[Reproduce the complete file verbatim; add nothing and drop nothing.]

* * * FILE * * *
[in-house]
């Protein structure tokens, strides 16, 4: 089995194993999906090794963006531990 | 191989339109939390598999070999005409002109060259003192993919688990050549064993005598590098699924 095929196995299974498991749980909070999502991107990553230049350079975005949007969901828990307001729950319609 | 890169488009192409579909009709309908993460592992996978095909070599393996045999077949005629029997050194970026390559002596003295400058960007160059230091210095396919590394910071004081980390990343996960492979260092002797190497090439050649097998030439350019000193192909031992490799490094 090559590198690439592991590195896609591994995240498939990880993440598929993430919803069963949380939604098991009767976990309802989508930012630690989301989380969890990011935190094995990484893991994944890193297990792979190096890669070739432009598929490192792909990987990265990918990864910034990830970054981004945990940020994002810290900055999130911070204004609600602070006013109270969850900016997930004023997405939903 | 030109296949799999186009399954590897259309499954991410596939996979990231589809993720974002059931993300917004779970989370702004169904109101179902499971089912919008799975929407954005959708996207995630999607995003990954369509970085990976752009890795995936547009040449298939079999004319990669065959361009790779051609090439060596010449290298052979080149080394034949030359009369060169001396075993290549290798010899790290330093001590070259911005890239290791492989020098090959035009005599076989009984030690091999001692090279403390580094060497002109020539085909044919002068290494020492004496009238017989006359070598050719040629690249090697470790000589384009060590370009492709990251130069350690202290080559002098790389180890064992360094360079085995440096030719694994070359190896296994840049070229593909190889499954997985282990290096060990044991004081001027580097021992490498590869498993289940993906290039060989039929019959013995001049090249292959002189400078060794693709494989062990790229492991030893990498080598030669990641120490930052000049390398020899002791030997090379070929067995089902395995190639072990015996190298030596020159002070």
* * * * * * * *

[in-house]
């Protein structure tokens, strides 16, 4: 089995194993999906090794963006531990 | 191989339109939390598999070999005409002109060259003192993919688990050549064993005598590098699924 095929196995299974498991749980909070999502991107990553230049350079975005949007969901828990307001729950319609 | 890169488009192409579909009709309908993460592992996978095909070599393996045999077949005629029997050194970026390559002596003295400058960007160059230091210095396919590394910071004081980390990343996960492979260092002797190497090439050649097998030439350019000193192909031992490799490094 090559590198690439592991590195896609591994995240498939990880993440598929993430919803069963949380939604098991009767976990309802989508930012630690989301989380969890990011935190094995990484893991994944890193297990792979190096890669070739432009598929490192792909990987990265990918990864910034990830970054981004945990940020994002810290900055999130911070204004609600602070006013109270969850900016997930004023997405939903 | 030109296949799999186009399954590897259309499954991410596939996979990231589809993720974002059931993300917004779970989370702004169904109101179902499971089912919008799975929407954005959708996207995630999607995003990954369509970085990976752009890795995936547009040449298939079999004319990669065959361009790779051609090439060596010449290298052979080149080394034949030359009369060169001396075993290549290798010899790290330093001590070259911005890239290791492989020098090959035009005599076989009984030690091999001692090279403390580094060497002109020539085909044919002068290494020492004496009238017989006359070598050719040629690249090697470790000589384009060590370009492709990251130069350690202290080559002098790389180890064992360094360079085995440096030719694994070359190896296994840049070229593909190889499954997985282990290096060990044991004081001027580097021992490498590869498993289940993906290039060989039929019959013995001049090249292959002189400078060794693709494989062990790229492991030893990498080598030669990641120490930052000049390398020899002791030997090379070929067995089902395995190639072990015996190298030596020159002070």